A few years ago, water-based or “hydraulic” fracturing emerged as a viable, cost-effective technique for coaxing large volumes of natural gas and crude oil out of U.S. shale formations. Calling it a game-changer is not an overstatement. In the shadows, another approach to fracturing was being developed, one that uses a liquefied petroleum gas (LPG) or propane gel and appears to offer some noteworthy benefits over tried-and-true hydraulic fracking. Today, we consider the potential for niche applications (and maybe much more) for fracturing that’s based on a hydrocarbon-based gel—not water.
New York State recently imposed a ban on the use of high volume hydraulic fracking (involving more than 300,000 gallons of water per well). The ban follows a 7-year moratorium on the technology and appears to put the kibosh on the use of fracking to recover crude and natural gas in the Empire State, whose southern tier (from Buffalo to the Hudson River) is part of the hydrocarbon-rich Marcellus/Utica. But New Yorkers are an innovative lot; native sons George Eastman invented the Kodak camera and rolled photo film, Jonas Salk thought up the polio vaccine, and Peter Cooper invented Jell-o (and, to show the breadth of his abilities, he also built the first steam locomotive in the U.S.). Now, faced with a prohibition on water-based fracturing, Tioga Energy Partners (TEP) plans to use not water (or Jell-o) but an LPG/propane gel to fracture tight underground formations in New York’s Tioga County, deliver proppant and allow hydrocarbons to flow into a well. More on TEP’s plans in a moment; first, a summary of how LPG fracking (also known as propane gel fracking) works, and the economic and other benefits it offers. As we have previously explained, hydraulic fracking involves injecting millions of gallons of water (an incompressible—widely available, and generally cheap—fluid) and proppant (usually sand) at high pressure into a horizontal well (see “Tales of the Tight Sands Laterals” for more on fracking and “When The Sand Goes Down” for more on proppants).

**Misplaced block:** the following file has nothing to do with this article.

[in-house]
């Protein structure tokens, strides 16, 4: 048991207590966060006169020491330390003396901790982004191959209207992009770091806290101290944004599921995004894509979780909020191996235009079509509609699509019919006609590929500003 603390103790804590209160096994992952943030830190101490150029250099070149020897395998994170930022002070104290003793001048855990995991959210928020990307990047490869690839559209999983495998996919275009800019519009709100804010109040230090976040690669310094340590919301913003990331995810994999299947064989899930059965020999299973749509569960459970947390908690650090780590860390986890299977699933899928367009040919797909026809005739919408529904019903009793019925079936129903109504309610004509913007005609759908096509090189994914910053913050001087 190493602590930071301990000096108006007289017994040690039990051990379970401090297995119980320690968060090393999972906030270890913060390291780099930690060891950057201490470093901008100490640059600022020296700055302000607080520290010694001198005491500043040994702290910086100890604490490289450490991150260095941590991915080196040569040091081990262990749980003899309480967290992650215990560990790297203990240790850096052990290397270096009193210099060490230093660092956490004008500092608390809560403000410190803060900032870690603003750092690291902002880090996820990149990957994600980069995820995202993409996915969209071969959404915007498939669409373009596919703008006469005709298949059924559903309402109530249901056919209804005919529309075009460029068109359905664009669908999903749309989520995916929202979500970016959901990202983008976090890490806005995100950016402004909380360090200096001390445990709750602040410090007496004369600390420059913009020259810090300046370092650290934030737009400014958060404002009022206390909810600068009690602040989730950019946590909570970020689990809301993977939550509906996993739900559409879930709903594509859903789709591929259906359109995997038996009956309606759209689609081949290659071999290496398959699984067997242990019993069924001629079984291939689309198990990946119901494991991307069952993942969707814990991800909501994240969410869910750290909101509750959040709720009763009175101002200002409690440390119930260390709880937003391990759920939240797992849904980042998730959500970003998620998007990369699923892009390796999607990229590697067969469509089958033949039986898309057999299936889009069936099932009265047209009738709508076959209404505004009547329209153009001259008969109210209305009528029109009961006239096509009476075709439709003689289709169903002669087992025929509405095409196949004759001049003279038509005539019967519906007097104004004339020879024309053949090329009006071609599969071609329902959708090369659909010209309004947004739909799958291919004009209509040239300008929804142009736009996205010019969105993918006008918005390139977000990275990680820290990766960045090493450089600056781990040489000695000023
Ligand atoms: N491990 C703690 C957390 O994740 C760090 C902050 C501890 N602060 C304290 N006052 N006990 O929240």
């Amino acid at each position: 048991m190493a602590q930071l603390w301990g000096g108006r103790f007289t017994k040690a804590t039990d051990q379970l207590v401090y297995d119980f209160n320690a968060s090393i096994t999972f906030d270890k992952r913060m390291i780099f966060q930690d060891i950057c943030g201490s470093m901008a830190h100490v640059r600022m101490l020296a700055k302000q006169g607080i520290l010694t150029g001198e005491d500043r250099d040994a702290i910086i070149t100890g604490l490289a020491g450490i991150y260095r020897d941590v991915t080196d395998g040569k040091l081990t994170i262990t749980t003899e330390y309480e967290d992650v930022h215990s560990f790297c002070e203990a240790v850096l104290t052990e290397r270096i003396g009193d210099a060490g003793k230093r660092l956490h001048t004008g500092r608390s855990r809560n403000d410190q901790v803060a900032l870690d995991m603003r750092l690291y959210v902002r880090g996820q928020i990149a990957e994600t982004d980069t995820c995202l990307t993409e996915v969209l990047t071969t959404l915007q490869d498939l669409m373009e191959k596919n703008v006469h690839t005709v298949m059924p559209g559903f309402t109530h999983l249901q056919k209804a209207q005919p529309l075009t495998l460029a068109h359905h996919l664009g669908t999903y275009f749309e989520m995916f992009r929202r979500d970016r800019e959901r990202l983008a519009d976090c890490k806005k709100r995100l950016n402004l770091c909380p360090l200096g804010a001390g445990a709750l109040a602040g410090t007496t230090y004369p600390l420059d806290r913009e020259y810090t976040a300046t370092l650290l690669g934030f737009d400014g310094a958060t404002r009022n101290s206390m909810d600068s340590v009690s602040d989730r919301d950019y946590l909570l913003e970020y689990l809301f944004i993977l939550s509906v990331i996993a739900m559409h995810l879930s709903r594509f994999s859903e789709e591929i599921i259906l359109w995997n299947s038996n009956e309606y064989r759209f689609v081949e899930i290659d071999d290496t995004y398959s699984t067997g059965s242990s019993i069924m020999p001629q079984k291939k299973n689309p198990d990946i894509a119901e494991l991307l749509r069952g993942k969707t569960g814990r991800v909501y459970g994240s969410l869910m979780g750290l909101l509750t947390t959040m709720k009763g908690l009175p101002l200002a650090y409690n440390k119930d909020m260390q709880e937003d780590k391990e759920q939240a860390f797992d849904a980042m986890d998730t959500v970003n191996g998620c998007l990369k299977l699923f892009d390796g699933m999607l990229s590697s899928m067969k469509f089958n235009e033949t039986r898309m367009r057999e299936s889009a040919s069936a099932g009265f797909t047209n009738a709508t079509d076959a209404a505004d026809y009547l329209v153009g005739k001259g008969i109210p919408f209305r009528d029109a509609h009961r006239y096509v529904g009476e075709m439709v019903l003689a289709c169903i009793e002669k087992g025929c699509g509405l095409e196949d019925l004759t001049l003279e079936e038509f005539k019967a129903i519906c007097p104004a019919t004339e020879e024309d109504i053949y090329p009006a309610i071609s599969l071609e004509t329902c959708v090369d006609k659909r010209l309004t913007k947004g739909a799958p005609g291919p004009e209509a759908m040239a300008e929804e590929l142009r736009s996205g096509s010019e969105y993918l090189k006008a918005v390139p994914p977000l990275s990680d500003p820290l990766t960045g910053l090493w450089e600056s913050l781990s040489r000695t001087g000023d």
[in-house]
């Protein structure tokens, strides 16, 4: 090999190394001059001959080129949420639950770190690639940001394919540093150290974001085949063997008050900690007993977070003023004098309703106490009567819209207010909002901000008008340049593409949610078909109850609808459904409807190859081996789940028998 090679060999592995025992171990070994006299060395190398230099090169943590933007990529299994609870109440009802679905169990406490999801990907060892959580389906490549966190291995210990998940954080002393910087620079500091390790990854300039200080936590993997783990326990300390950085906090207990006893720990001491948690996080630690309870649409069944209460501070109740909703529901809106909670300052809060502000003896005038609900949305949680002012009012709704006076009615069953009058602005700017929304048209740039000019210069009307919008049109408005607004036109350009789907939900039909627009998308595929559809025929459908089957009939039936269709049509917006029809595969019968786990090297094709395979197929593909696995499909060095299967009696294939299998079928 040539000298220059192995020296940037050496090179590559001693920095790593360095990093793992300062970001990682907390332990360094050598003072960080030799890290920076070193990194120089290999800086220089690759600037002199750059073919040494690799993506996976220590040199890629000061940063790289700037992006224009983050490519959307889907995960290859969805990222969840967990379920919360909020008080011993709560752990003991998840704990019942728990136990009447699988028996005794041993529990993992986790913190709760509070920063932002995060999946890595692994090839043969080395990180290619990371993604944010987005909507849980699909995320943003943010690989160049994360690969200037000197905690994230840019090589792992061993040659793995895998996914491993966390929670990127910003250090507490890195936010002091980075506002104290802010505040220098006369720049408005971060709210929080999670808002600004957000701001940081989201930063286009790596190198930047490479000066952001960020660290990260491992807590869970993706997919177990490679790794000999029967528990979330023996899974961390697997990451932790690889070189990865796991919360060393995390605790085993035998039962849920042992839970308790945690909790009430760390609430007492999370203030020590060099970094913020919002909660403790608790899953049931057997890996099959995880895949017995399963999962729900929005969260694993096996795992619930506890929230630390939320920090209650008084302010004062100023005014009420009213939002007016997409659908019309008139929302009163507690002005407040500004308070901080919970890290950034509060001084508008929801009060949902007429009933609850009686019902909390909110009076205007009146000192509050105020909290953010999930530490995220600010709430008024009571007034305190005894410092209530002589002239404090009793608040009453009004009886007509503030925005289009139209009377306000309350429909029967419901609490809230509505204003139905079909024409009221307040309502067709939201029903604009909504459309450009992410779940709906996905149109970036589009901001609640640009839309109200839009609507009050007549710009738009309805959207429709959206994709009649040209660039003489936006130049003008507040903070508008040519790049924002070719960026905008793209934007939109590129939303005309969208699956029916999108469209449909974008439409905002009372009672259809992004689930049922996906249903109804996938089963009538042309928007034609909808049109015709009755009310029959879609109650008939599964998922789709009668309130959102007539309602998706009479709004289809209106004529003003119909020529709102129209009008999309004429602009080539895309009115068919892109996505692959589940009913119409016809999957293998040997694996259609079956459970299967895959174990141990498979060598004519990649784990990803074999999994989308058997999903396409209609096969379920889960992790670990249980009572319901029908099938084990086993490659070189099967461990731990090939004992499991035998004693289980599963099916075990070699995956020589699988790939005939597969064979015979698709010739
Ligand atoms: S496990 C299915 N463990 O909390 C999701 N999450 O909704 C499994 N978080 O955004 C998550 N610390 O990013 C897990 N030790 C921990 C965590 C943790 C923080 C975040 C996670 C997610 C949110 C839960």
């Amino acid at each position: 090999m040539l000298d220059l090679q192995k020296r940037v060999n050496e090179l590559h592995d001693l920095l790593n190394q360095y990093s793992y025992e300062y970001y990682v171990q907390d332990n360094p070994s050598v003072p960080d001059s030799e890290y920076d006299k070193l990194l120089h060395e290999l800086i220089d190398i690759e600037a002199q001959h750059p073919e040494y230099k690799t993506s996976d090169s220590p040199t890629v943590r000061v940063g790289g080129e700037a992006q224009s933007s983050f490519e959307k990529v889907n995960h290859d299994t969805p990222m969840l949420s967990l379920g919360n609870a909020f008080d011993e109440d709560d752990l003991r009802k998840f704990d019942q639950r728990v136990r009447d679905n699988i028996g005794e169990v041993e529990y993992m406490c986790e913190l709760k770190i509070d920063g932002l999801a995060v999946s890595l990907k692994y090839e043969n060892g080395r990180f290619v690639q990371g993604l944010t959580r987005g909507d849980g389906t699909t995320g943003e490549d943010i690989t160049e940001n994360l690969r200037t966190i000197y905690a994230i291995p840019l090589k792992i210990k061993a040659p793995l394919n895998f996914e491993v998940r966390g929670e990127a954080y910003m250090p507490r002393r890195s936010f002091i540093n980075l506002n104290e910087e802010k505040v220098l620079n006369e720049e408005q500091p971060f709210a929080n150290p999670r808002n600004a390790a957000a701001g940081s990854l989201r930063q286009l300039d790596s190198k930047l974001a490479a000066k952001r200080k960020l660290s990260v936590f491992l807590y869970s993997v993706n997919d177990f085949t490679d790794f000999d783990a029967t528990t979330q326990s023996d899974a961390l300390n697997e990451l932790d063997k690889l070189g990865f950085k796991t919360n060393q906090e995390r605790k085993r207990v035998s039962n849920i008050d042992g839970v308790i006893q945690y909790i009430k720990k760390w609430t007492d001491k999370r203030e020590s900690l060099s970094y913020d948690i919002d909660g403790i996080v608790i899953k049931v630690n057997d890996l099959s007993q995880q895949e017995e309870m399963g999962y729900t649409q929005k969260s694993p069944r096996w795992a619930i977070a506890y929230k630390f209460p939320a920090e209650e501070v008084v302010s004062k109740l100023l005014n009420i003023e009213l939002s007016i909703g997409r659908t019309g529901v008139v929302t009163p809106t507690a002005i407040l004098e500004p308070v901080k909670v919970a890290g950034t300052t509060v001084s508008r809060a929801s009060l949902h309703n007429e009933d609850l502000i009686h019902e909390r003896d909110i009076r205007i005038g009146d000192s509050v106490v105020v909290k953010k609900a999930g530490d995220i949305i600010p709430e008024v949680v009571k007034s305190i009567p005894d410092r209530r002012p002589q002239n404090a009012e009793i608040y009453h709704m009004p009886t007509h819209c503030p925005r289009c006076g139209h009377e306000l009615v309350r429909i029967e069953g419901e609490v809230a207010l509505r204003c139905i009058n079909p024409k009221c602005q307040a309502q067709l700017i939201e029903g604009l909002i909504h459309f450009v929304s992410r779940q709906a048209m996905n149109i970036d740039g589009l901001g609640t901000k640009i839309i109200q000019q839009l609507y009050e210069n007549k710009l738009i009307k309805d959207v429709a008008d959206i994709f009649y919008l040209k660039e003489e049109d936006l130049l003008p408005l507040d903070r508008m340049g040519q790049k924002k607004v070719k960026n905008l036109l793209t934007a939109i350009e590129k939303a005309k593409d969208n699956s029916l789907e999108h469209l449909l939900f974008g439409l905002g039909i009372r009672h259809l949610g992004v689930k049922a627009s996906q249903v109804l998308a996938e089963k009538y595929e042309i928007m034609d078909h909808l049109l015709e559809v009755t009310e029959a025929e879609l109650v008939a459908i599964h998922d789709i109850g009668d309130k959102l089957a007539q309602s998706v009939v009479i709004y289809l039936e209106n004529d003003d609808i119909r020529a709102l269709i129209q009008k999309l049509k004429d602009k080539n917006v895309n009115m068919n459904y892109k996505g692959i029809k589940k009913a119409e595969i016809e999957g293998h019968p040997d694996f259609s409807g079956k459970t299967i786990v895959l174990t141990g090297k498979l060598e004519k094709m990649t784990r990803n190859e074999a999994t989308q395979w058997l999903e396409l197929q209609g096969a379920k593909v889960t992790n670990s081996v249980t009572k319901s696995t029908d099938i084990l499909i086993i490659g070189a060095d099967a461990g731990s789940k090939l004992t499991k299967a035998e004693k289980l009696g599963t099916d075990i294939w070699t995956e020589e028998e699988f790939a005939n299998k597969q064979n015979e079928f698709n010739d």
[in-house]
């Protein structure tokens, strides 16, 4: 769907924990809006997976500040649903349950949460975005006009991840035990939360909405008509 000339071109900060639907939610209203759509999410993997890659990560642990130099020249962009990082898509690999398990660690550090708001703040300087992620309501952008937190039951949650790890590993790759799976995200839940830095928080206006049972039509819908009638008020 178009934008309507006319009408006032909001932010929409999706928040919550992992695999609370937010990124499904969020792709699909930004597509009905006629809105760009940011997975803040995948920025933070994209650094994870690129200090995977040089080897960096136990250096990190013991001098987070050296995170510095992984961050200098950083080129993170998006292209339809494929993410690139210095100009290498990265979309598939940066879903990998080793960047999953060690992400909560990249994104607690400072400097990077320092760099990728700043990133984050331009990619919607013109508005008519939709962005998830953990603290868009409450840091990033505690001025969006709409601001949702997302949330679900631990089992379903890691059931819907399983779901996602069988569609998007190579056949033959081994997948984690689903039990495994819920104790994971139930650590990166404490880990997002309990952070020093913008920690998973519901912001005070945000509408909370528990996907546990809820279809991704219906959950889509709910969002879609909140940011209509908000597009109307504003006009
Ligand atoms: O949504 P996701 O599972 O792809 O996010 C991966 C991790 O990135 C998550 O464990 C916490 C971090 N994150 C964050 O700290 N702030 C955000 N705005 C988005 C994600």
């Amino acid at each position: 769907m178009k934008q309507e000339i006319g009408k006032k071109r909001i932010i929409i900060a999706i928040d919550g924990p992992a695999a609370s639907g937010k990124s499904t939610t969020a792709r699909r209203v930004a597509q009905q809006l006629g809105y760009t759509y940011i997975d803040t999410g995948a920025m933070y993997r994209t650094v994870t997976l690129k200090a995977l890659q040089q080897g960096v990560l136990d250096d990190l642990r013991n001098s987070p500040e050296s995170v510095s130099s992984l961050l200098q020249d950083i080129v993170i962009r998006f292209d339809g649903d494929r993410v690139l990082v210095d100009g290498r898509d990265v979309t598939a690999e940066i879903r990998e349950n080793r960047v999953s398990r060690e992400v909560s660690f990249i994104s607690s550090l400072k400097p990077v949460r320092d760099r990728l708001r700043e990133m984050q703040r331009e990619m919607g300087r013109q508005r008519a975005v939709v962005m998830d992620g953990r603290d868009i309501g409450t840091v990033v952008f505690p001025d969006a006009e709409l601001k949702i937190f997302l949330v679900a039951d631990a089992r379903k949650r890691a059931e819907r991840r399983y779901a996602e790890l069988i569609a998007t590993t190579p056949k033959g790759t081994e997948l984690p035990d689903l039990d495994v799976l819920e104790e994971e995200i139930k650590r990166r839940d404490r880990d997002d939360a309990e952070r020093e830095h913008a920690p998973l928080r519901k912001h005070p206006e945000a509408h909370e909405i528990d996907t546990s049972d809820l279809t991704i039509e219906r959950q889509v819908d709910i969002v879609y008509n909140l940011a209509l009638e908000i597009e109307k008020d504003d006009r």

Hydraulic water pressure opens up fractures in hydrocarbon bearing shale – releasing oil and gas to flow to the wellhead. But hydraulic fracking requires a lot of water, sometimes putting producers in competition for scarce water with farmers and ranchers. And a good bit of the water being injected returns to the surface and is generally required to be disposed of in separate wells because it is not potable – although newer processes do allow for recycling. With LPG/propane gel fracking, which was pioneered by a man named Robert Lestz (formerly with GasFrac, now with eCORP International), you essentially swap out the gelled propane for the water. The technology has yet to be widely accepted by the drilling community but it promises greater efficiency and the replacement of millions of gallons of water with a propane gel. That gel is typically made up of 90% propane, plus a diester phosphoric acid to give it the viscosity needed to carry proppant sand and other additives into fractures. The gel is a more efficient medium for carrying proppant than water, so you need much less of it by volume than you would water. That slashes the number of delivery trucks you need to drive to the well site, generally by at least half, and some say by as much as 80%; the photo in Figure #1 shows a typical well site set-up.
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